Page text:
Times reviewer Ed Potton described Trip as "a reassuringly familiar blend of lucid belief, outrageous musicality, and utter indifference to fashion".

He composed: "Like much of Abba's back catalogue, these tracks may sound lame on first glance, but you're drawn to Benny Andersson's mellifluous punch and Bjorn Ulvaeus' quirky lyrical ideas.

"Agnetha Faltskog and Anni-Frid Lyngstad share lead vocals, and their vocals, though a bit lower, remain pristine and moving.".

'An unusual overflowed disk'.

Although Just A Notion's piano is "dangerously similar to Shakin' Stevens", Potton alluded to the verses of I Still Have Faith In You when he concluded, "Do they have it in them? Based on those 10 leads, it's an emphatic yes."

Kate Solomon of The I Journal referenced the same lyrics but created a different response.

"Do they have it in them? Unfortunately the answer on Trip is no," she wrote.

It's a "strange, upset record," she explained.

"It looks like we were actually promised all-new, paradigm-shifting material and ended up with a bunch of B-sides and rarities...

“There is a kind of Audio of Songs in the whole effort; a somewhat offbeat and overly nostalgic effort to find something that had in fact been lost. »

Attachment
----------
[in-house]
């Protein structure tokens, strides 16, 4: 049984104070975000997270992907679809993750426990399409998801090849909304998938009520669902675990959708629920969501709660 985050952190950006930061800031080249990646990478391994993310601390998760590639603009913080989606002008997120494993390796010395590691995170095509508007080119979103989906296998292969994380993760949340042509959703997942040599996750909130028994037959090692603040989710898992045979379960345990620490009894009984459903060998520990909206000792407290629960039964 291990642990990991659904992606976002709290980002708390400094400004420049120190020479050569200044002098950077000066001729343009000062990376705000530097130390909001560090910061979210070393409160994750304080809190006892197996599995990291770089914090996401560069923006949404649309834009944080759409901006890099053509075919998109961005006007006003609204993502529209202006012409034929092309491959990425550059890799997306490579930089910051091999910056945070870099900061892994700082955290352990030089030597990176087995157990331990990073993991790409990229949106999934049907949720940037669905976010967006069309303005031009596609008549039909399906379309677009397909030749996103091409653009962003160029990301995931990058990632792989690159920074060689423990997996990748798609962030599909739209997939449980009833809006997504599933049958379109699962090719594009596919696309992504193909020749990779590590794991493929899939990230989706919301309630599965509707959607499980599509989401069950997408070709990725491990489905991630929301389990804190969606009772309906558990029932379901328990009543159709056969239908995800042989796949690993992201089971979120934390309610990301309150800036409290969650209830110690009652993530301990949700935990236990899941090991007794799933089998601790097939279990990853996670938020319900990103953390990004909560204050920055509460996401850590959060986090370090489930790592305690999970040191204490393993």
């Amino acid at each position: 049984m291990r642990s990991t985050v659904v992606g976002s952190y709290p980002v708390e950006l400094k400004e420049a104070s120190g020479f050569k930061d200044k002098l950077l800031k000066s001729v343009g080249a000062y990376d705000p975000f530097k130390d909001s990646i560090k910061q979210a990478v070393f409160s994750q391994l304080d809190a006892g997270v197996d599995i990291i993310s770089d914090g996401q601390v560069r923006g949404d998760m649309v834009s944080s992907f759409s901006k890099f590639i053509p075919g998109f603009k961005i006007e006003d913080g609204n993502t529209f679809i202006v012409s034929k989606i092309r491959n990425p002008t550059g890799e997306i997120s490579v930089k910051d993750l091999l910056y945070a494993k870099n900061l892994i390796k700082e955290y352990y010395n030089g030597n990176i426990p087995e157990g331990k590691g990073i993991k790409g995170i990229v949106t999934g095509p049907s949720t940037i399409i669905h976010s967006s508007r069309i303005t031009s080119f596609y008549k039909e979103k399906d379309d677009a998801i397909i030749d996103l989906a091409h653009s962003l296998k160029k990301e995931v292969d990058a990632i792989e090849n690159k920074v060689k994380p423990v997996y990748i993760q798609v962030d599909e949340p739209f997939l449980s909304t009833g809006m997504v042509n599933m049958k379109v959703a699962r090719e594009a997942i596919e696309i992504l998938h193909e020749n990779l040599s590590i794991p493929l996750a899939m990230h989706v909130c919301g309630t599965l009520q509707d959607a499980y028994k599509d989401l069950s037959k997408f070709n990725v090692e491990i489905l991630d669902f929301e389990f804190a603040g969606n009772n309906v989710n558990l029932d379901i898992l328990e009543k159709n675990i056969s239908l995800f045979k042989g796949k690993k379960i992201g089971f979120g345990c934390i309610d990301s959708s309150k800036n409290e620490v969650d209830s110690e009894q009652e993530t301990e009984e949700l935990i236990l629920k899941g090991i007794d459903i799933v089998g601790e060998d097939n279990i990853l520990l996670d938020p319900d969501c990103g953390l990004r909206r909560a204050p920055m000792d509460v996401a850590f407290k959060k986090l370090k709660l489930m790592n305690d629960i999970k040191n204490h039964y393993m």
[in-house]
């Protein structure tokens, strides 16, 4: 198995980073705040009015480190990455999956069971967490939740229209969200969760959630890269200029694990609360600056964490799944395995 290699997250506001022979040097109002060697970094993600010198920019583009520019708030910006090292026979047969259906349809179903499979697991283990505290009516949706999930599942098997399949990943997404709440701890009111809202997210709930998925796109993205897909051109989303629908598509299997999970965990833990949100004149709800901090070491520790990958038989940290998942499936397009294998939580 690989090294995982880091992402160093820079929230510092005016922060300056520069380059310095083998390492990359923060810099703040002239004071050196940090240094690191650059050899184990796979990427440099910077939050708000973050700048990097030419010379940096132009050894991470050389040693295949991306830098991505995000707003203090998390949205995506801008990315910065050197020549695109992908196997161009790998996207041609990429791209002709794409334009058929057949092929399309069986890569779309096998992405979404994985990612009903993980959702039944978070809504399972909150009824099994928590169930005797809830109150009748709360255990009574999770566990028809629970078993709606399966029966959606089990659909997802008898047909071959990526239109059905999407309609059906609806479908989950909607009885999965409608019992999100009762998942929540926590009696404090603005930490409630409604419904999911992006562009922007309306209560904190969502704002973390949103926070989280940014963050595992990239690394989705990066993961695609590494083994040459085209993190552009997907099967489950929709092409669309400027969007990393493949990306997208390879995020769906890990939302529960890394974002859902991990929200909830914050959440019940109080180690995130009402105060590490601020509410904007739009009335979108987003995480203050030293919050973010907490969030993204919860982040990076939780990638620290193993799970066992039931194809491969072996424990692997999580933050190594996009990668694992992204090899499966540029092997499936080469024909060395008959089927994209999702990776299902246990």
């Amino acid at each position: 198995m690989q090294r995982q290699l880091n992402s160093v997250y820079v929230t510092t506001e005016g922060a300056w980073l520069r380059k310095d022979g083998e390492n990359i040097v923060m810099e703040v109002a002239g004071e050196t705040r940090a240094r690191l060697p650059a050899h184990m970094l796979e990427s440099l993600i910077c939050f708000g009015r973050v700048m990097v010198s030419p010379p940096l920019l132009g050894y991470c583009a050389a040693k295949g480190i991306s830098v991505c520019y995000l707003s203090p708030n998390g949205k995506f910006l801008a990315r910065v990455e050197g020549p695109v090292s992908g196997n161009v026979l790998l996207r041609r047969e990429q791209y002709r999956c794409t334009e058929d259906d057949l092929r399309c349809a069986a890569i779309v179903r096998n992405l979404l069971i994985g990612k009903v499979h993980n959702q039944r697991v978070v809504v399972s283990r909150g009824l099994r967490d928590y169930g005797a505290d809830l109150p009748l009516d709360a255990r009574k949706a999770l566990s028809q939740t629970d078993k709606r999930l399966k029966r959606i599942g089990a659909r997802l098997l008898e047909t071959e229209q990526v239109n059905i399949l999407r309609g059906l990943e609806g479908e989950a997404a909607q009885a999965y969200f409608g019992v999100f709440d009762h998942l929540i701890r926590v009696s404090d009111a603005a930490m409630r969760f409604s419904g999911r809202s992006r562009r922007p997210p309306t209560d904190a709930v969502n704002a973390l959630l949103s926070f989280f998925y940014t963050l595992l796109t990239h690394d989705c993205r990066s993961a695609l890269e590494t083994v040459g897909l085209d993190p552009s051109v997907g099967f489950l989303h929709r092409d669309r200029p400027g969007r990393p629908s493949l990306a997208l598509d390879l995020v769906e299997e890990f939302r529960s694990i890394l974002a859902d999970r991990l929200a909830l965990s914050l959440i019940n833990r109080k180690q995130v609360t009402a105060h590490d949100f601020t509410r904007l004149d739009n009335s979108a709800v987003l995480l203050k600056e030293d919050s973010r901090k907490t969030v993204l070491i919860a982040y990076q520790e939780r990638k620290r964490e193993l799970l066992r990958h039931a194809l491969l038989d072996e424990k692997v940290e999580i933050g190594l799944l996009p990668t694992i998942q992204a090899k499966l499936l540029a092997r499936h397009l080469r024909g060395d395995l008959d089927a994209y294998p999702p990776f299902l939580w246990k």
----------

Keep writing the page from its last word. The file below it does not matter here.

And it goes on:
Abba motion capture costumes.


Image caption.

Group participants used motion capture matches to produce avatars for their honest digital performances.

Neil McCormick of The Telegraph said that Faltskog and Lyngstad "can still hold a song", while Andersson and Ulvaeus "have actually not lost their ability to create a flowing melody decorated with scintillating hooks".

"Voyage is a gentle OAP cruise around the bayous of Abba's reputation," he composed.

Kate Mossman of The New Statesman claimed that she was "striked repeatedly by the bizarre tone of Abba's late period domestic psychodramas".

"Abba does a great line in mature romance, though – a kind of knowing, sparkling-eyed boomer love you don't see anywhere else besides permanent insurance ads.".

Andersson told BBC News that "we don't have anything to prove here", adding: "I don't believe we're taking any danger because if people think we were better 40 years ago, fine.".

He claimed he believed Trip would definitely be the swan song of the quartet. "I said that was it," he told BBC entertainment reporter Colin Paterson. "I don't want to do another Abba album.

"However, I am not alone in this case. There are four of us. If they twist my arm, I could transform my mind."

Ulvaeus added: "I never said never, though, I agree with Benny. I guess that was our goodbye.".

The group will nevertheless continue in the genre of computer-animated electronic characters called Abbatars, who will certainly "perform" during virtual shows in a specially constructed field in London from next May.

On Thursday, they released a trailer giving an idea of ​​exactly how the shows will look.